By Jim Carlton
Alaska's crabbers, depicted in a reality-TV show about the dangers they face, are confronting a threat from across the Bering Strait: Russian poachers driving down crab prices.
The world seafood market has been hit by a wave of crab caught illegally in Russian waters that helped lower prices for Alaska's catch by as much as 25% in 2012 from the prior year, according to estimates by Inter-Cooperative Exchange, an association of Bering Sea crab fishermen.
"It definitely has a large economic impact on us," said Leonard Herzog, part owner of the Ramblin' Rose, a boat featured last year on the reality series "Deadliest Catch." "It's a difficult, dangerous business, and the guys on the boat deserve to reap the reward for their efforts."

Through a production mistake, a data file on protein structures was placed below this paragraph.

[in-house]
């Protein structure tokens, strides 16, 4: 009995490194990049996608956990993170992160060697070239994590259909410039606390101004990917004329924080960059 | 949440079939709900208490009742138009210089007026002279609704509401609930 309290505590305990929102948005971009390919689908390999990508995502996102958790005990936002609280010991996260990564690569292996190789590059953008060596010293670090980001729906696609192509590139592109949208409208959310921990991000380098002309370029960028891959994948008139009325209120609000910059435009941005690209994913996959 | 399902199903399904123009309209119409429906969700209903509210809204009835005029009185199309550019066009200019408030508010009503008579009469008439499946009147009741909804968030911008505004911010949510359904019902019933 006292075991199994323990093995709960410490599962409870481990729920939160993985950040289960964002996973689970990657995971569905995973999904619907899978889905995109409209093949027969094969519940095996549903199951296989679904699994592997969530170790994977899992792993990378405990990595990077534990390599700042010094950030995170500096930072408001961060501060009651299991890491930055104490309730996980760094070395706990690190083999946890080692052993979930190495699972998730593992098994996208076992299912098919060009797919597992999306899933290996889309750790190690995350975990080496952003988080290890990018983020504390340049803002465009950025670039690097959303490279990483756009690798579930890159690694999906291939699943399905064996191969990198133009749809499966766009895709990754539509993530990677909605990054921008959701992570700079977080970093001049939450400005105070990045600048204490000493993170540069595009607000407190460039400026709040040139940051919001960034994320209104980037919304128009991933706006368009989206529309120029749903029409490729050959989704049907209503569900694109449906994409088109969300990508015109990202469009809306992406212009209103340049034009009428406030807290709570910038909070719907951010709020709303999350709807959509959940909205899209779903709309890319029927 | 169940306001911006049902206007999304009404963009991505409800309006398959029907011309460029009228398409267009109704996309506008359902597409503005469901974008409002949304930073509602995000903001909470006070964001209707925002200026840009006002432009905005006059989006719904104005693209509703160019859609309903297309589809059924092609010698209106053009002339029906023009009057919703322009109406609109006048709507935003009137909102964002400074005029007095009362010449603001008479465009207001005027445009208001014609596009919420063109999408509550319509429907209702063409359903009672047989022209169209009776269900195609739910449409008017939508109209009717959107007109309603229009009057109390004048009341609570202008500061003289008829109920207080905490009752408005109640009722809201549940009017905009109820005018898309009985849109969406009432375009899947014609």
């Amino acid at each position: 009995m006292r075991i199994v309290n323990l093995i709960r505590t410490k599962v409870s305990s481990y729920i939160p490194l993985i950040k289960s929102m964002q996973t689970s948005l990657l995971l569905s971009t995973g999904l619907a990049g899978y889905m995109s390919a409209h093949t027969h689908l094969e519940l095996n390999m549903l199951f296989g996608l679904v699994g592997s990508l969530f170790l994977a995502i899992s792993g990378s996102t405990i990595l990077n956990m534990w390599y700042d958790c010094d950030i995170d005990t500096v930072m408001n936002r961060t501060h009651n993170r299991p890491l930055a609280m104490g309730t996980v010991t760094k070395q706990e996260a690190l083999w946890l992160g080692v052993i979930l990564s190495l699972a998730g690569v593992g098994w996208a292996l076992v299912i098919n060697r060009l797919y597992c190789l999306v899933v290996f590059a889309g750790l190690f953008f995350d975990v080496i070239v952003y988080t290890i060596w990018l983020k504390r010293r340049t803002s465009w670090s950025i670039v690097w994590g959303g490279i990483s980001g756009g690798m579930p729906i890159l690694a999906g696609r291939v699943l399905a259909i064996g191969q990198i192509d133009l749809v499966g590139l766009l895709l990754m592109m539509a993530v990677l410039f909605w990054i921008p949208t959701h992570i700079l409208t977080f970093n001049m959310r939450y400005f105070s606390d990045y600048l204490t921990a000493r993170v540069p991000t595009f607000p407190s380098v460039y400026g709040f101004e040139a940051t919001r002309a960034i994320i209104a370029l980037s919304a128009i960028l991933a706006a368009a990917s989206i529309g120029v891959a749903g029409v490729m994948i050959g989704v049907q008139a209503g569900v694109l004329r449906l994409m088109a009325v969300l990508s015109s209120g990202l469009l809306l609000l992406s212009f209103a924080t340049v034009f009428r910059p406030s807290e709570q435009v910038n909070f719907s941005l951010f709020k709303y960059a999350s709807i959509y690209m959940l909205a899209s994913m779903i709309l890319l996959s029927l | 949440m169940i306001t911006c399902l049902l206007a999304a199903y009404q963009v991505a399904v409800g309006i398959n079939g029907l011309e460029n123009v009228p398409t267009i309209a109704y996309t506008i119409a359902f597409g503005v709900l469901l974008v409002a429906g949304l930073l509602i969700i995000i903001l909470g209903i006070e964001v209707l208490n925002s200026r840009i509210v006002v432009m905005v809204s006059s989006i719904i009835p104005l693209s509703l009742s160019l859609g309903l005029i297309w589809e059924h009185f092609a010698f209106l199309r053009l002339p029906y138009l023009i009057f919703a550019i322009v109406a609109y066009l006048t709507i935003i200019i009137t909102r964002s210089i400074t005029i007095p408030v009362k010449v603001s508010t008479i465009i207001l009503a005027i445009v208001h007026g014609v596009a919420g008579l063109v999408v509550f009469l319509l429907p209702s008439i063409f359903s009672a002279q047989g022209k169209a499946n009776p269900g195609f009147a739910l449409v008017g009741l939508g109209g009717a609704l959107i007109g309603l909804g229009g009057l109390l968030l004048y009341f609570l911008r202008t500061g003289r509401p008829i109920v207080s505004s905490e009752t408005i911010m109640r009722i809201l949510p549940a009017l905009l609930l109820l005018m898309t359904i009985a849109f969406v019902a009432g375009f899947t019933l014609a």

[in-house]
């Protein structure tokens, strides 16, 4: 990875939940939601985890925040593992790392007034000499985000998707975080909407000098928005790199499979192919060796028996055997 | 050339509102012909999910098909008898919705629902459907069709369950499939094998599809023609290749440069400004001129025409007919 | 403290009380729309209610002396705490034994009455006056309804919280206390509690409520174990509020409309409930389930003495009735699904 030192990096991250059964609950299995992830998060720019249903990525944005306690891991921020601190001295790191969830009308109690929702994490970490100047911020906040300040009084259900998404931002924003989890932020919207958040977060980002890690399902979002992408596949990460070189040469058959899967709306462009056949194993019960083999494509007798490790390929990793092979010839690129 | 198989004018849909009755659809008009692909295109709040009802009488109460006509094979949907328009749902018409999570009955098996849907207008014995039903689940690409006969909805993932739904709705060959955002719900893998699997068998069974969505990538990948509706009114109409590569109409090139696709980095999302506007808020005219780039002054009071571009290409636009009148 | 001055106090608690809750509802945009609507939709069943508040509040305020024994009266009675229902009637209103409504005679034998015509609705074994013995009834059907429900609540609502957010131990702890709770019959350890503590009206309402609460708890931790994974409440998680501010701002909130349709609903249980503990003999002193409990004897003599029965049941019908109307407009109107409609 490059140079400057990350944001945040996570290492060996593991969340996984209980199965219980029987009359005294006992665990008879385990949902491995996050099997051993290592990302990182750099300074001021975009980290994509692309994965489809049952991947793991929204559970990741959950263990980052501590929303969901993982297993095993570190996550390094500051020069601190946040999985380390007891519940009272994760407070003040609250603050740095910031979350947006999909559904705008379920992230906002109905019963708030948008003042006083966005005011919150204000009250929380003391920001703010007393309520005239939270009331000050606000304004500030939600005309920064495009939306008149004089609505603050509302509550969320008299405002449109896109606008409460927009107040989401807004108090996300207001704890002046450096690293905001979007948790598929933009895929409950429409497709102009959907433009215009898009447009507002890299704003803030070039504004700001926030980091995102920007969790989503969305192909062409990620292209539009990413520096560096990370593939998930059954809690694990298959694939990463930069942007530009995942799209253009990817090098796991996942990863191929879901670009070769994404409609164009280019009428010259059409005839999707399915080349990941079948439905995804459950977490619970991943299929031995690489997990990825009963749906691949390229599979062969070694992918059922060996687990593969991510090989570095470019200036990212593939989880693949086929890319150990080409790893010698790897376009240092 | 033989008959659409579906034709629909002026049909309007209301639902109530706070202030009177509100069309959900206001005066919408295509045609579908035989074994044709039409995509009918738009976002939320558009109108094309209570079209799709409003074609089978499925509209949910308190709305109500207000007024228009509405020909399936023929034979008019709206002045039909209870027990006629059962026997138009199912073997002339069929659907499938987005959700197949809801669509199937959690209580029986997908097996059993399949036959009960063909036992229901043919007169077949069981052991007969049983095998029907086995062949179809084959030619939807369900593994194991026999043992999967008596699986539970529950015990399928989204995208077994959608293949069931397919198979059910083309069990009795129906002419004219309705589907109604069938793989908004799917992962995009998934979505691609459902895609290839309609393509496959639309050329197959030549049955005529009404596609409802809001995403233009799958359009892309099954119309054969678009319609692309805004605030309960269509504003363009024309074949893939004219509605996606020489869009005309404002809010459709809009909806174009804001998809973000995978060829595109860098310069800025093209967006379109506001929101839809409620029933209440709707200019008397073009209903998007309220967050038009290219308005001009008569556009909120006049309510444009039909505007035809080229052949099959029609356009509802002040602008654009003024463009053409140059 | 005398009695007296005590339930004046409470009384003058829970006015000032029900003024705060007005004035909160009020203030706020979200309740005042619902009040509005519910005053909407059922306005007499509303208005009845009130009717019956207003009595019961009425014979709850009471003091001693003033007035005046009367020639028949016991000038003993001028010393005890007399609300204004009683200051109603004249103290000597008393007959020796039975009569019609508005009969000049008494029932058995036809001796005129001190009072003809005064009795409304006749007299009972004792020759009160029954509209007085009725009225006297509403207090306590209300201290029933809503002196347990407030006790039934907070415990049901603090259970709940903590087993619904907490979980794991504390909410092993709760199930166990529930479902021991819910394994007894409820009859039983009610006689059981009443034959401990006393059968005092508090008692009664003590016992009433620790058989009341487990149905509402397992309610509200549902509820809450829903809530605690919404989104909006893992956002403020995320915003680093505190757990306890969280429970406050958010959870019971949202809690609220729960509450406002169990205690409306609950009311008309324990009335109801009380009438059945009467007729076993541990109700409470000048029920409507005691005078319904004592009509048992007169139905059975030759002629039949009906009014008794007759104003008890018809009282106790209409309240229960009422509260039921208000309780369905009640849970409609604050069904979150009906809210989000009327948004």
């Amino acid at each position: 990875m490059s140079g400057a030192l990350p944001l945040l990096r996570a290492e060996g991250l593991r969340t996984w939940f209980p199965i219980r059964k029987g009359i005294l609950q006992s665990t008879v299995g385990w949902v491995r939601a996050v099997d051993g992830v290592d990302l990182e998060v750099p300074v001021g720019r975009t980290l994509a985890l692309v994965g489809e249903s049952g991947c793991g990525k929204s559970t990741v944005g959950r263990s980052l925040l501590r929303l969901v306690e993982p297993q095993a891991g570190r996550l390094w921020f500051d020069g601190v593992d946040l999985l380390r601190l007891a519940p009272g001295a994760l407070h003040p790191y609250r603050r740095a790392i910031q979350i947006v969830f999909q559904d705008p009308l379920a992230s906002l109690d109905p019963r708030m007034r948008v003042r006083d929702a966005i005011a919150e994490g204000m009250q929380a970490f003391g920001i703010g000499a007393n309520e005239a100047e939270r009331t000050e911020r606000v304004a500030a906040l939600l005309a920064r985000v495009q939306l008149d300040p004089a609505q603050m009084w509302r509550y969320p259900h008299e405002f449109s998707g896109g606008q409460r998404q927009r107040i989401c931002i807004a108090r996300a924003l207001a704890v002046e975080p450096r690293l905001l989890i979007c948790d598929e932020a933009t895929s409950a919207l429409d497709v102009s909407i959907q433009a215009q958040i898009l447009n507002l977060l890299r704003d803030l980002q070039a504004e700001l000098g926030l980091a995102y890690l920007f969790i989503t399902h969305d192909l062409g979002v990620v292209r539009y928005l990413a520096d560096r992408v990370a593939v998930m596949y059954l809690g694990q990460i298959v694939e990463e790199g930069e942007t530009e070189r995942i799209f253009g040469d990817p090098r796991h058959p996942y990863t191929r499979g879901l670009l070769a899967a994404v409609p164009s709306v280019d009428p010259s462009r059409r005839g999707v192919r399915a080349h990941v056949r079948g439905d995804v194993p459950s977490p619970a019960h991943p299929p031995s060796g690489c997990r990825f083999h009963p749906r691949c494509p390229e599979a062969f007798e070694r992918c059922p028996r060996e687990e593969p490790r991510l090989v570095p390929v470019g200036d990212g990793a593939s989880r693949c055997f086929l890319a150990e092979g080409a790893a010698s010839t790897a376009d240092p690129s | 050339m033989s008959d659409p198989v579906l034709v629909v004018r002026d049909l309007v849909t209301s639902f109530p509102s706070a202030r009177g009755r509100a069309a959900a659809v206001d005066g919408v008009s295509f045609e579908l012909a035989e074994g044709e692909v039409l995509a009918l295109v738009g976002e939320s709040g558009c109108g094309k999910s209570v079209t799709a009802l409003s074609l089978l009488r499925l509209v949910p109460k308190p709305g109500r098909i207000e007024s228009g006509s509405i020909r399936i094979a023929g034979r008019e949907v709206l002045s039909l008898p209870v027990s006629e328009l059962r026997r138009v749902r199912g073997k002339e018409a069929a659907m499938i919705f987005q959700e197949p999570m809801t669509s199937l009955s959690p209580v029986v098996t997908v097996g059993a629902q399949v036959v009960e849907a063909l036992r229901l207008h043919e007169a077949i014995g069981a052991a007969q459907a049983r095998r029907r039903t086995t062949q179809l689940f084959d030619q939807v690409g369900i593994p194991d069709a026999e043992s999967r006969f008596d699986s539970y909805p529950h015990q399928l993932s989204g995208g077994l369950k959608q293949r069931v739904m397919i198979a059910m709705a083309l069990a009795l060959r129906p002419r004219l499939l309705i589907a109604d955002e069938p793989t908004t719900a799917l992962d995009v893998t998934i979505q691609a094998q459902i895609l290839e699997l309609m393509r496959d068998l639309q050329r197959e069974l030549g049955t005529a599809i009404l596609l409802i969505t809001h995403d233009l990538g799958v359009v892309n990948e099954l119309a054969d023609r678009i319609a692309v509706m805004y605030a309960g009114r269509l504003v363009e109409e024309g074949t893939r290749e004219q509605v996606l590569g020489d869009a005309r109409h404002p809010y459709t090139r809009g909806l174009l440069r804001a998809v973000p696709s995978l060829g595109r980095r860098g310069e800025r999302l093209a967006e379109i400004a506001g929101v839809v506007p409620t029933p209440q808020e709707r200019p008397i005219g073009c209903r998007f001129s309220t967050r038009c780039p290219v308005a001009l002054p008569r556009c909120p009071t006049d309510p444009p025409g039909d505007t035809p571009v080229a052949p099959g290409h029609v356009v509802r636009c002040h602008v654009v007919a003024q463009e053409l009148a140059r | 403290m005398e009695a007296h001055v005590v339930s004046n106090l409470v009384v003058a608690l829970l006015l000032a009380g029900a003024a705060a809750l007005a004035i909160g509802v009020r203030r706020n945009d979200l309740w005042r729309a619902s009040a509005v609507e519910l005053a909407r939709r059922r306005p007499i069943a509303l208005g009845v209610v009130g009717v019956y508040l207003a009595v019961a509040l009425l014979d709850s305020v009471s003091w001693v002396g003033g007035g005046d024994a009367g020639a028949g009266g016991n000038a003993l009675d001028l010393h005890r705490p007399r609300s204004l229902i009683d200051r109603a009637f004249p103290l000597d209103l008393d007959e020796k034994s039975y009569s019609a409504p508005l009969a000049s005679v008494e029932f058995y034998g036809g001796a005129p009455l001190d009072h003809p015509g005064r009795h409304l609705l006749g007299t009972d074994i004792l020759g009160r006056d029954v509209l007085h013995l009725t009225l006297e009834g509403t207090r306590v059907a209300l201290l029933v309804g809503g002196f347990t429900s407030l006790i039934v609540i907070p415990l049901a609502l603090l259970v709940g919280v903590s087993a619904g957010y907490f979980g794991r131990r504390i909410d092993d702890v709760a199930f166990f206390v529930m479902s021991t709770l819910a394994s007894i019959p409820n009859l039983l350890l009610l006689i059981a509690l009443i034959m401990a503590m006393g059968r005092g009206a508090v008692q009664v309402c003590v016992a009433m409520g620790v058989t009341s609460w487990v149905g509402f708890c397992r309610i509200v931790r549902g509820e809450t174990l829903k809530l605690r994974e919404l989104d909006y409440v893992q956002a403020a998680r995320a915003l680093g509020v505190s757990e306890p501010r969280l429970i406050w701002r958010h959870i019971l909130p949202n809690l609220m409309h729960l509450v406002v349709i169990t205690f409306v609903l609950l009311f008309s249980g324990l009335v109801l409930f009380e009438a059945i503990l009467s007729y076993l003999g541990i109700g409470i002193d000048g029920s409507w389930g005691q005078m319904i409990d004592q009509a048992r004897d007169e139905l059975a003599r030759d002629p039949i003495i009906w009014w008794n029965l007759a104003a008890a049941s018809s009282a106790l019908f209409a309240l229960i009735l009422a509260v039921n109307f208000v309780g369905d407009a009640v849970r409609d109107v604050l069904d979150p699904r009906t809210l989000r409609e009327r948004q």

Unauthorized Russian supplies—all types of crabs harvested in violation of Russian law—rose 36% from 2011 to 2012, to 123.1 million pounds on the world market, estimates McDowell Group, an industry-research firm in Juneau, Alaska. That is more than Alaska's entire crab haul last year of 113 million pounds. Poaching can occur when pirates catch crab without a permit, or when legitimate fishermen exceed catch quotas.
Officials at the National Oceanic and Atmospheric Administration agree that supplies of poached Russian crab increased in 2012, but say they don't have statistics. NOAA spokeswoman Connie Barclay said her agency estimates that illicit Russian crab has cost U.S. fishermen—many of them in Alaska—$560 million since 2000. More....